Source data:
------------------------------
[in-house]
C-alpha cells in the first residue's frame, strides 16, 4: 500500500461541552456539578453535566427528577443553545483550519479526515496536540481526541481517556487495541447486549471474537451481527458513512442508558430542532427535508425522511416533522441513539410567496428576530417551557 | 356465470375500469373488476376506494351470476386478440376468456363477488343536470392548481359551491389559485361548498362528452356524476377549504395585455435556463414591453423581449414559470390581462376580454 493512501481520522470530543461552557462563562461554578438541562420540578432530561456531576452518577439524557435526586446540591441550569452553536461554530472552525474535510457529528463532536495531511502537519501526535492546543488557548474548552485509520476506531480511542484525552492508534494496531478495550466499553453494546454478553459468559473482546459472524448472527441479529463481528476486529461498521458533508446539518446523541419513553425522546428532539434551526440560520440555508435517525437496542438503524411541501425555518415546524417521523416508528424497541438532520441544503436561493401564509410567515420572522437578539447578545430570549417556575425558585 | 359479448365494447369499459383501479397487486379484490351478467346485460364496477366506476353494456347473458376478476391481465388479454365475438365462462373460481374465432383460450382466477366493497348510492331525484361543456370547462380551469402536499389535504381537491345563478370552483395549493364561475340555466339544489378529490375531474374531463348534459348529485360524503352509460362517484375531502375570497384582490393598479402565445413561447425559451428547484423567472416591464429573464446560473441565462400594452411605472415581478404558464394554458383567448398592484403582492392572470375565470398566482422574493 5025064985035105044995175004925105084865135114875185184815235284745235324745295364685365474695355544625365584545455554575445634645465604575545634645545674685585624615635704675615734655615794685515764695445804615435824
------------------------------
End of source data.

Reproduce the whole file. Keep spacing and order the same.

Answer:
[in-house]
C-alpha cells in the first residue's frame, strides 16, 4: 500500500461541552456539578453535566427528577443553545483550519479526515496536540481526541481517556487495541447486549471474537451481527458513512442508558430542532427535508425522511416533522441513539410567496428576530417551557 | 356465470375500469373488476376506494351470476386478440376468456363477488343536470392548481359551491389559485361548498362528452356524476377549504395585455435556463414591453423581449414559470390581462376580454 493512501481520522470530543461552557462563562461554578438541562420540578432530561456531576452518577439524557435526586446540591441550569452553536461554530472552525474535510457529528463532536495531511502537519501526535492546543488557548474548552485509520476506531480511542484525552492508534494496531478495550466499553453494546454478553459468559473482546459472524448472527441479529463481528476486529461498521458533508446539518446523541419513553425522546428532539434551526440560520440555508435517525437496542438503524411541501425555518415546524417521523416508528424497541438532520441544503436561493401564509410567515420572522437578539447578545430570549417556575425558585 | 359479448365494447369499459383501479397487486379484490351478467346485460364496477366506476353494456347473458376478476391481465388479454365475438365462462373460481374465432383460450382466477366493497348510492331525484361543456370547462380551469402536499389535504381537491345563478370552483395549493364561475340555466339544489378529490375531474374531463348534459348529485360524503352509460362517484375531502375570497384582490393598479402565445413561447425559451428547484423567472416591464429573464446560473441565462400594452411605472415581478404558464394554458383567448398592484403582492392572470375565470398566482422574493 5025064985035105044995175004925105084865135114875185184815235284745235324745295364685365474695355544625365584545455554575445634645465604575545634645545674685585624615635704675615734655615794685515764695445804615435824